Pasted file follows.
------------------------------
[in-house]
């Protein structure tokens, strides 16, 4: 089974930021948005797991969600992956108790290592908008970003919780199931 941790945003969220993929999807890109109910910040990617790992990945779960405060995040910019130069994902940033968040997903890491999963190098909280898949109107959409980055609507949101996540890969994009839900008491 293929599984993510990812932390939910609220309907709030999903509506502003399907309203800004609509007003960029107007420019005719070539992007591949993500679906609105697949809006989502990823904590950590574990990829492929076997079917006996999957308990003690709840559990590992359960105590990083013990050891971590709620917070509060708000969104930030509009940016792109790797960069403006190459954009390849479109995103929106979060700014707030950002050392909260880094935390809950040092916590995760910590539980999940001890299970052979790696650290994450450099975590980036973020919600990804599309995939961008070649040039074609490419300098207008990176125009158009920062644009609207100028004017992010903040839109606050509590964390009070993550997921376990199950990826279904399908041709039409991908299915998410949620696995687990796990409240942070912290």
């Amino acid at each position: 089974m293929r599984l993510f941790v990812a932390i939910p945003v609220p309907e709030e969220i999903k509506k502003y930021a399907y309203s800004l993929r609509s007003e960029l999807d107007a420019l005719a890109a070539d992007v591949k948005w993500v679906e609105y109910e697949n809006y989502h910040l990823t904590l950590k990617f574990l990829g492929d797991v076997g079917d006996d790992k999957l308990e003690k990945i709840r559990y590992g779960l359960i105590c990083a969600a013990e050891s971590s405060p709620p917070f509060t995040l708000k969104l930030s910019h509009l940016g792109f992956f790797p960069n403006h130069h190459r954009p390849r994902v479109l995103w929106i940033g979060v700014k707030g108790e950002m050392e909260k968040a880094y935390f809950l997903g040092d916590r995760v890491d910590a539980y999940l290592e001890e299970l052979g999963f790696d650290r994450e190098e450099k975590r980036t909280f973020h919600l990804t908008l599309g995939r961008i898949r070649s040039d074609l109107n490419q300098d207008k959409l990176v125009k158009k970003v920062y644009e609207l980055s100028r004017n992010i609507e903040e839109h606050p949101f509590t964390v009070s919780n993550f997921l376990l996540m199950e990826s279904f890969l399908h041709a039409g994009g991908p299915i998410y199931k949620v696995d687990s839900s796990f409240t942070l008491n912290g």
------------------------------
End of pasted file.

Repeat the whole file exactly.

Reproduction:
[in-house]
């Protein structure tokens, strides 16, 4: 089974930021948005797991969600992956108790290592908008970003919780199931 941790945003969220993929999807890109109910910040990617790992990945779960405060995040910019130069994902940033968040997903890491999963190098909280898949109107959409980055609507949101996540890969994009839900008491 293929599984993510990812932390939910609220309907709030999903509506502003399907309203800004609509007003960029107007420019005719070539992007591949993500679906609105697949809006989502990823904590950590574990990829492929076997079917006996999957308990003690709840559990590992359960105590990083013990050891971590709620917070509060708000969104930030509009940016792109790797960069403006190459954009390849479109995103929106979060700014707030950002050392909260880094935390809950040092916590995760910590539980999940001890299970052979790696650290994450450099975590980036973020919600990804599309995939961008070649040039074609490419300098207008990176125009158009920062644009609207100028004017992010903040839109606050509590964390009070993550997921376990199950990826279904399908041709039409991908299915998410949620696995687990796990409240942070912290």
């Amino acid at each position: 089974m293929r599984l993510f941790v990812a932390i939910p945003v609220p309907e709030e969220i999903k509506k502003y930021a399907y309203s800004l993929r609509s007003e960029l999807d107007a420019l005719a890109a070539d992007v591949k948005w993500v679906e609105y109910e697949n809006y989502h910040l990823t904590l950590k990617f574990l990829g492929d797991v076997g079917d006996d790992k999957l308990e003690k990945i709840r559990y590992g779960l359960i105590c990083a969600a013990e050891s971590s405060p709620p917070f509060t995040l708000k969104l930030s910019h509009l940016g792109f992956f790797p960069n403006h130069h190459r954009p390849r994902v479109l995103w929106i940033g979060v700014k707030g108790e950002m050392e909260k968040a880094y935390f809950l997903g040092d916590r995760v890491d910590a539980y999940l290592e001890e299970l052979g999963f790696d650290r994450e190098e450099k975590r980036t909280f973020h919600l990804t908008l599309g995939r961008i898949r070649s040039d074609l109107n490419q300098d207008k959409l990176v125009k158009k970003v920062y644009e609207l980055s100028r004017n992010i609507e903040e839109h606050p949101f509590t964390v009070s919780n993550f997921l376990l996540m199950e990826s279904f890969l399908h041709a039409g994009g991908p299915i998410y199931k949620v696995d687990s839900s796990f409240t942070l008491n912290g």